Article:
Lessons Learned from the Capital One Data Breach (Part I of III)

Deepak Chopra, one of  my favorite “thinkers” (if that is a word) reminds us that there is no such thing as a coincidence – there is what he terms a “synchronicity of the universe.”  (See here and here for some additional explanation).

Not to say, I told you so, but around the same time that the Capital One data breach occurred, I was reminding clients that nearly half of  all significant data breaches or cyber-incidents occur because of internal actors.  Internal actors can act with intent or negligence and cause devastating harm – e.g. clicking on a phishing email, deliberately stealing important data or failing to secure a person’s computer.  Because of this basic fact, compliance should play a significant role in mitigating cyber and data breach risks – compliance officers are good at assessing a risk, designing controls to mitigate the risk, and then measuring the performance of the compliance program.

Capital One suffered a serious data breach not because of some hooded cyber-junky sitting in Eastern Europe or some sophisticated electronic attack – no, Capital One suffered a data breach because of one bad actor, Paige Thompson.

On July 29, 2019, FBI agents arrested Paige Thompson for downloading nearly 30 GB of 100 million Capital One Financial Corporation credit applications from an Amazon cloud data server.  Capital One learned about the theft from a July 17, 2019 email noting that some of the leaked data was being stored for public view on the software development platform Github.  The account owner was a user “Netcrave,” which included Paige Thompson’s resume.  According to the FBI, Thompson also used a public meetup group where she invited others to join a Slack channel.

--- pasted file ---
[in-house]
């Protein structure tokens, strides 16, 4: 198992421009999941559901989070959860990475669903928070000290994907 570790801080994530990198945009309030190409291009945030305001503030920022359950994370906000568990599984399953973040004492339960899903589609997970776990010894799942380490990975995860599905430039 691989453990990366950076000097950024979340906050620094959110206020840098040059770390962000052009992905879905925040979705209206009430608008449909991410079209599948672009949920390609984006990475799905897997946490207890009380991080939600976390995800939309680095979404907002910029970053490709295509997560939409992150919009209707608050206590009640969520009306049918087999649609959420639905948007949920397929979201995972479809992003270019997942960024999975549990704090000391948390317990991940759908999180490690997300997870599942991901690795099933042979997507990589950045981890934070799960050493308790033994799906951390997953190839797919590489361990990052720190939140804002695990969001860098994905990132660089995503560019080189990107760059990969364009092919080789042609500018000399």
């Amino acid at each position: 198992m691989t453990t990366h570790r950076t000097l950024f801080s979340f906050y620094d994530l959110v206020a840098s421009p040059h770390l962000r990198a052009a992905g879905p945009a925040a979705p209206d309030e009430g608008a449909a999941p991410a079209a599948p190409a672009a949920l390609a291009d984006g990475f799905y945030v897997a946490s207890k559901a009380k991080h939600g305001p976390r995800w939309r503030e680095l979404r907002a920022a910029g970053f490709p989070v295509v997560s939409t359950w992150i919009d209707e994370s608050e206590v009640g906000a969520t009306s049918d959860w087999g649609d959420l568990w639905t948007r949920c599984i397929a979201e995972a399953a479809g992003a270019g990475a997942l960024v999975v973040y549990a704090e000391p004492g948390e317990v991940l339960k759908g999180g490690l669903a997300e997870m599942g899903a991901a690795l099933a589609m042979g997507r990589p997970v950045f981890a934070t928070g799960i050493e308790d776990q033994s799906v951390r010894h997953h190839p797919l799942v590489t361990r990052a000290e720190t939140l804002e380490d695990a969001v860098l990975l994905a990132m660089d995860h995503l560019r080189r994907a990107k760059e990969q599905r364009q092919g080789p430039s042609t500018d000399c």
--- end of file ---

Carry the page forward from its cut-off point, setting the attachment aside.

For compliance and cyber officials, the Capital One underscores the risks that companies face when relying on third-party vendors, in this case Amazon, for its data security needs.  Most companies face significant risks from its third-party vendors and are struggling to ensure that cyber risks are adequately mitigated.

Businesses that outsource to third parties where such operations are integrated into business operations face extraordinary cyber threats.  Vendor risk management programs for cyber threats continue to plague corporate risk managers.  If given truth serum, most companies would concede that their supply chain is at significant risk of attack.

The Capital One case reminds us of the importance of managing these risks, especially when it comes to cloud computing services.

Litigation between a vendor and a company can easily occur if there are questions as to the responsibility for a cyber-attack.  In the Capital One case, Amazon has denied any liability for the cyber-attack, claiming that its cloud infrastructure played no role in the vulnerability.  Instead, Amazon claims that Capital One’s web application ws misconfigured.  In the end, the liability issue may turn on the specific contractual provisions between Capital One and Amazon. 

One interesting issue is that the perpetrator, Paige Thompson worked previously for Amazon.  She is suspected of stealing data from other Amazon customers.  Her course of theft underscores a real risk – cloud computing services provide services to multiple customers and increase the impact of breach.  Thompson’s course of conduct may create Amazon liability for the Capital One hack.

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